What is the primary protein component of bone’s extracellular matrix?

type 1 collagen


After collagen assembles there are spaces left in between the fibrils.  What is a possible explanation of why the spaces are left?

The pattern of assembly leaves empty spaces that are thought to function as nucleation sites for the mineral phase


Describe the process of cross-linking between collagen fibrils:

  • Adjacent molecules of collagen are covalently linked by cross-links, initially formed enzymatically in a vitamin C-dependent process to yield aliphatic bonds
  • Cross-links subsequently mature non-enzymatically to aromatic pyridinolines and deoxypyridinolines


Why are mature aromatic cross-links harder to break compared to the aliphatic cross-links?

mature aromatic cross-links have higher bond energy than the aliphatic cross-links, and are therefore harder to break


What allows individual collagen molecules to be stretched?

  • The helical structure of the individual collagen molecules allows them to be stretched along the axis like springs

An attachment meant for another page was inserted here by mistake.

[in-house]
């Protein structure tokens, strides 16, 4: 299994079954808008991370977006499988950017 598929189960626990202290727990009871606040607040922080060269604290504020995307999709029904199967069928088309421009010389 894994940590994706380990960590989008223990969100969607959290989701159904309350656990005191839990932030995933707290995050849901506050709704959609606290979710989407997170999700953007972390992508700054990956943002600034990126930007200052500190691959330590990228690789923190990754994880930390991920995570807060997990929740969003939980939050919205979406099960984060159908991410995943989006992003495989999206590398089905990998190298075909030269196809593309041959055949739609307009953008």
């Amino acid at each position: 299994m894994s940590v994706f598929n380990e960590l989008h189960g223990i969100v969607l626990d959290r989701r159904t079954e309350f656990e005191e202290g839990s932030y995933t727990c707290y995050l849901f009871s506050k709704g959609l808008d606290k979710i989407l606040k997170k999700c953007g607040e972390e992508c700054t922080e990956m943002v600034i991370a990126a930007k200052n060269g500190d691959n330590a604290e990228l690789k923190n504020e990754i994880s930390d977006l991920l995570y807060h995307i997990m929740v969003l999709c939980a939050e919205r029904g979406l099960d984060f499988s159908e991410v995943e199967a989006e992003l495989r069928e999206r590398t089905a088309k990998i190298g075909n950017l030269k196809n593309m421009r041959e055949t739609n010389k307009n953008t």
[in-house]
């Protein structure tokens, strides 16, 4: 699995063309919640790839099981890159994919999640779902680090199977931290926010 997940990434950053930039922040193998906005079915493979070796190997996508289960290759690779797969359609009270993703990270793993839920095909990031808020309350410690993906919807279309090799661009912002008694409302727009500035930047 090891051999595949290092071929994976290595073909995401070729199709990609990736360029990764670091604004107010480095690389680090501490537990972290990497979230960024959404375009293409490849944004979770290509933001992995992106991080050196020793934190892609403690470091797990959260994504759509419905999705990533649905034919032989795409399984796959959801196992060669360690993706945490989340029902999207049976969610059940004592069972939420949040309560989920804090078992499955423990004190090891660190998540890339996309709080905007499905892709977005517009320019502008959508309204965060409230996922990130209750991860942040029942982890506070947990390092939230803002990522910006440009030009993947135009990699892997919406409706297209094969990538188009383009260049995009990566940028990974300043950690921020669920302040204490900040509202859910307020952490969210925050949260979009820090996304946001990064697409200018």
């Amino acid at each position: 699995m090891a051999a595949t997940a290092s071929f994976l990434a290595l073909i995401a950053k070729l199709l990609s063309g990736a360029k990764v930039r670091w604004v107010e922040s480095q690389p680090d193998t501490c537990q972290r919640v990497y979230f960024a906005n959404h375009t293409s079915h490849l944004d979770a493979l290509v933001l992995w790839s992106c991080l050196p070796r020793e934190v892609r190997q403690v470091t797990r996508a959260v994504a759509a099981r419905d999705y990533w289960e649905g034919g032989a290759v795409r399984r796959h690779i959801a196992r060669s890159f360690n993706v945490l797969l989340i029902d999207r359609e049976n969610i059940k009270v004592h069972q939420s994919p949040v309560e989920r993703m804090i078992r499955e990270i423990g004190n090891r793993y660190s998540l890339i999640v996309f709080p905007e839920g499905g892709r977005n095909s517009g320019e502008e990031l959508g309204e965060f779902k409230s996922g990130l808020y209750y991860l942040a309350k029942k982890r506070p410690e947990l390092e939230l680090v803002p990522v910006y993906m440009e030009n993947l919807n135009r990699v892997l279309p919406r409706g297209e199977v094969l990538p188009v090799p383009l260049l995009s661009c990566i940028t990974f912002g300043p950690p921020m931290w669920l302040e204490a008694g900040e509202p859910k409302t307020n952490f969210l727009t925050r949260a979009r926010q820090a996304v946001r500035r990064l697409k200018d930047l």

• Provides yet another mechanism by which collagen imparts tensile strength to bone matrix


What are the most abundant ions present in bone mineral?

What other ions are also present?

  • Ca and PO4 are the most abundant ions in bone mineral
  • Significant amounts of Mg, Na, OH, CO3, SO4, and Cl are also present


Bone is a mineral that is described as "apatite".  What is "apatite"?  

How is it formed?

  • Apatite is a mineral that results from substitution of hydroxyapatite with other ions
  • This substitution of the mineral decreases the regular structure of the mineral lattice 
    • reduces the energy needed to solubilize ion
  • This occurs at some cost to the stiffness (resistance to bending) of the mineral
  • Important in promoting bone’s function in mineral homeostasis


Is the mineral phase of bone a passive or active process?

What are the inhibitors and modulators of bone mineralization?

  • Mineral phase of bone is intercalated into the collagen fibril structure, and appears to be deposited passively
  • Both sulfate and pyrophosphate are potent inhibitors of mineralization
  • Proteins in the SIBLING (small integrin-binding ligand, N-linked glycoprotein) family are modulators of mineralization
    • account for most of the non-collagenous protein secreted by osteoblasts


What provides toughness to bone?

lamellar structure of bone


Osteogenesis imperfecta:

  • Cause:
  • Cells affected:

  • Cause: